I checked in at Memorial Hermann-TMC at noon the day before the surgery. It really wasn’t until then that I became a little anxious. The only other time in my life I had a surgery was when I donated bone marrow. The nurses, surgeons, physician’s assistant, transplant coordinators and others put me at ease. The highlight of that day, however, was sitting with Tasha and having a nice “pre-game” visit. When the morning of the surgery arrived, with my wife at my side, I was ready to roll!
I don’t recall much from the moment I arrived in the holding room to prepare for the surgery until I was back in my hospital room. But a few things I DO remember quite well: “The Golden Girls” was being shown on the little television and I asked the nurse if they play music in the operating room. She said that indeed they did and asked if I would like a song to be played as I went in the room. Without much thought, I chose James Taylor’s “Carolina on My Mind.” And as promised, that song was played as I went through the doors to surgery. I also recall singing, quite loudly, “God Only Knows” by The Beach Boys!
The next thing I knew, and seemingly in the blink of an eye, I was back in my room. The only thing I remember about the rest of that day was being told that both Tasha’s and my surgeries went well and as planned. It felt good to hear that and that night, believe it or not, I had a really good night of sleep and felt very comfortable physically and emotionally.
“One of the Best Days of My Life”
I will forever look back on my stay at Memorial Hermann-TMC favorably and, strangely, among the best days of my life. Each member of the hospital staff was professional, friendly, helpful and even fun. Words cannot describe how appreciative I am to them. Even the hospital’s head transplant surgeon, Dr. Bynon, went above and beyond and scoured the floor to find me a cup of coffee! I will also never forget how cool it was when Tasha walked over and showed up at the door of my hospital room. Again, who wouldn’t want to experience this?!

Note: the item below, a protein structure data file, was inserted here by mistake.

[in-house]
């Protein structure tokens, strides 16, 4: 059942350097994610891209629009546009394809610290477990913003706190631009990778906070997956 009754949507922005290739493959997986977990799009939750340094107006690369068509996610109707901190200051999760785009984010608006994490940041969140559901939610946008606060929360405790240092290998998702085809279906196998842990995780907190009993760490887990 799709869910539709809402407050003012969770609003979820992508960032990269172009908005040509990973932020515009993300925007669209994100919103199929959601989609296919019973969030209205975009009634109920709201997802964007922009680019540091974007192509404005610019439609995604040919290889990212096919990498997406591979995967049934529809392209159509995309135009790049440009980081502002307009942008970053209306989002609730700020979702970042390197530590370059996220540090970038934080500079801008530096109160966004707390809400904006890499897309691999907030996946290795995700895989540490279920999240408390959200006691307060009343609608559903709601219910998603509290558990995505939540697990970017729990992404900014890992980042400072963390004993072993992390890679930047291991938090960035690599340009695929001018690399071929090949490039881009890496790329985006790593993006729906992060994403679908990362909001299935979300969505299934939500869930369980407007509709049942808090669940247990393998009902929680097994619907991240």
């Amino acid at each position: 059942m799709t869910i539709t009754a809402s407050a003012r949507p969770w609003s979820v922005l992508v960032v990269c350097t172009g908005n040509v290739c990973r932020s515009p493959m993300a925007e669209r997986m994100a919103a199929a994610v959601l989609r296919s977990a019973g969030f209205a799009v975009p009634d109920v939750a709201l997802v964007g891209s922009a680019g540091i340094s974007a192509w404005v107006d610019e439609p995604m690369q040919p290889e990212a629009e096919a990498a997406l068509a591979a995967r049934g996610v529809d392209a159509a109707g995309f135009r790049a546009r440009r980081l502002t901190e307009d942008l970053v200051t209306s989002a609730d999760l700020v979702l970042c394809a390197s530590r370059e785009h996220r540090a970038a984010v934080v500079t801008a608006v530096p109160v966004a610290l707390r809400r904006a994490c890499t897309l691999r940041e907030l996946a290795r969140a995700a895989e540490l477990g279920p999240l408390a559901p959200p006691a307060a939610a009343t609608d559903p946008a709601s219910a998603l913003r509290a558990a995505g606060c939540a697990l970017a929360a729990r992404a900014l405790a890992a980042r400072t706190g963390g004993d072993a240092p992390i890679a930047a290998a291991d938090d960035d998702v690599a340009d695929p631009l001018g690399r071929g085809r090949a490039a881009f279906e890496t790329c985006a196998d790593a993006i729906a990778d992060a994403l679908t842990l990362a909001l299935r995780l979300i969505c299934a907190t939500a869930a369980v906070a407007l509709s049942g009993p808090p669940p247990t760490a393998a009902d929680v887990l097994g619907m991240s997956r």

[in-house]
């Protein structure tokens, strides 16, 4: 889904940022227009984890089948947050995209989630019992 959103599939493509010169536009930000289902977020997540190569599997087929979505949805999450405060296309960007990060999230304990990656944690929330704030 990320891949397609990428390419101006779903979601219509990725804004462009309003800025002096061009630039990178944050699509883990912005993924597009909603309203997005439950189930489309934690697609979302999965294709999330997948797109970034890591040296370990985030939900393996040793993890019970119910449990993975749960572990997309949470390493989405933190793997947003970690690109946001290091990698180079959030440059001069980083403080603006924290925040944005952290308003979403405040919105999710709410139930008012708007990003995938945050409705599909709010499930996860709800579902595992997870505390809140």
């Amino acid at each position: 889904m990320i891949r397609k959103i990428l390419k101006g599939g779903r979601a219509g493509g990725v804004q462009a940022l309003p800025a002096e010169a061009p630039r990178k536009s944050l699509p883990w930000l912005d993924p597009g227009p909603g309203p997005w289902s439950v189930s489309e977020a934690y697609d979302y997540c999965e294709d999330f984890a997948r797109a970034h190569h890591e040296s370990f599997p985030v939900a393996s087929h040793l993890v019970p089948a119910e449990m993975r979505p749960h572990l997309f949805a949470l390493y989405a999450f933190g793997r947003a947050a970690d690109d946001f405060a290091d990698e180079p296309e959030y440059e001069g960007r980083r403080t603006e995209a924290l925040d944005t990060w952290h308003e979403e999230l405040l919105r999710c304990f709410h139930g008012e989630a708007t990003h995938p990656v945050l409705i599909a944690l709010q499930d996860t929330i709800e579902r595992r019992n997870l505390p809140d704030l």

You know how after a nice visit with family or close friends you dread the goodbyes? I had a similar feeling when I was discharged from the hospital. Quite frankly, living in San Diego, I had never heard of Memorial Hermann. Now, I will sing its praises to anyone who will listen.
Since the transplant donation, I’ve been healing well (only a few more weeks until I can get back in the water and surf again!), Tasha’s new kidney is functioning beautifully and I’m in awe of this new world to which I’ve been exposed. Tasha has thanked my family and me over and over again, but I really should be the one giving thanks to her. She provided me with this beautiful and rewarding opportunity. I’m so proud to have played at least a small role in this process.
My thoughts now are two-fold: First, I hope Tasha’s recovery is a quick one and that soon she’ll be able to embrace what will be a wonderful life. As I mentioned earlier, she deserves it. Secondly, I hope that there will be an increased awareness for the need of living donor kidneys that will lead to fewer people losing their lives while on the waiting list.
To prospective donors, wouldn’t you want to have the same experience I did?
It certainly is a beautiful life.
To learn more about organ donation, visit www.organdonor.gov